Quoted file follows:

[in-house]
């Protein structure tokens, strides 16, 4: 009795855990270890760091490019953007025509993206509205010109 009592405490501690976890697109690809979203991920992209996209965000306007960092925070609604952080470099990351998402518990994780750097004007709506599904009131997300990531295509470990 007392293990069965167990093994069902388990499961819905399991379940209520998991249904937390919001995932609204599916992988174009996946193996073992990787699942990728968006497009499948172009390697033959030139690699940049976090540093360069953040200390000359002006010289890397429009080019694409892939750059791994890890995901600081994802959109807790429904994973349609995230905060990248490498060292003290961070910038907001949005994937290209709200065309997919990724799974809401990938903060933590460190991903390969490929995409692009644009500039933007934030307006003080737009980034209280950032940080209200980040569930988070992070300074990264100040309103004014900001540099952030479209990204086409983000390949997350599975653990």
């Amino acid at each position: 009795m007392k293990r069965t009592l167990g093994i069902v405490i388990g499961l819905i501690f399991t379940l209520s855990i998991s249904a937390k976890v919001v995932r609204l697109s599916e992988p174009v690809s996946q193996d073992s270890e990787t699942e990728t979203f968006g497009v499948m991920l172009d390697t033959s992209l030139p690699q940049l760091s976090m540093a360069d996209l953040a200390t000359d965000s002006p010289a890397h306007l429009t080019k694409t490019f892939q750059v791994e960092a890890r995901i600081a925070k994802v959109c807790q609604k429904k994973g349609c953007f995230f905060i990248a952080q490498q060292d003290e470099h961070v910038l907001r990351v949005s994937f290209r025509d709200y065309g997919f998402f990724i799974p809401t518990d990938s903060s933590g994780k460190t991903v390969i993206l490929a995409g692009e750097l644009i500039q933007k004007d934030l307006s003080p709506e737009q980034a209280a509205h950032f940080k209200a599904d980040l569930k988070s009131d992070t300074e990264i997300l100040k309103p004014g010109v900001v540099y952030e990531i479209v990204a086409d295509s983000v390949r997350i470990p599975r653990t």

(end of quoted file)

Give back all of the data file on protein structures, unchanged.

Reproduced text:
[in-house]
């Protein structure tokens, strides 16, 4: 009795855990270890760091490019953007025509993206509205010109 009592405490501690976890697109690809979203991920992209996209965000306007960092925070609604952080470099990351998402518990994780750097004007709506599904009131997300990531295509470990 007392293990069965167990093994069902388990499961819905399991379940209520998991249904937390919001995932609204599916992988174009996946193996073992990787699942990728968006497009499948172009390697033959030139690699940049976090540093360069953040200390000359002006010289890397429009080019694409892939750059791994890890995901600081994802959109807790429904994973349609995230905060990248490498060292003290961070910038907001949005994937290209709200065309997919990724799974809401990938903060933590460190991903390969490929995409692009644009500039933007934030307006003080737009980034209280950032940080209200980040569930988070992070300074990264100040309103004014900001540099952030479209990204086409983000390949997350599975653990």
């Amino acid at each position: 009795m007392k293990r069965t009592l167990g093994i069902v405490i388990g499961l819905i501690f399991t379940l209520s855990i998991s249904a937390k976890v919001v995932r609204l697109s599916e992988p174009v690809s996946q193996d073992s270890e990787t699942e990728t979203f968006g497009v499948m991920l172009d390697t033959s992209l030139p690699q940049l760091s976090m540093a360069d996209l953040a200390t000359d965000s002006p010289a890397h306007l429009t080019k694409t490019f892939q750059v791994e960092a890890r995901i600081a925070k994802v959109c807790q609604k429904k994973g349609c953007f995230f905060i990248a952080q490498q060292d003290e470099h961070v910038l907001r990351v949005s994937f290209r025509d709200y065309g997919f998402f990724i799974p809401t518990d990938s903060s933590g994780k460190t991903v390969i993206l490929a995409g692009e750097l644009i500039q933007k004007d934030l307006s003080p709506e737009q980034a209280a509205h950032f940080k209200a599904d980040l569930k988070s009131d992070t300074e990264i997300l100040k309103p004014g010109v900001v540099y952030e990531i479209v990204a086409d295509s983000v390949r997350i470990p599975r653990t």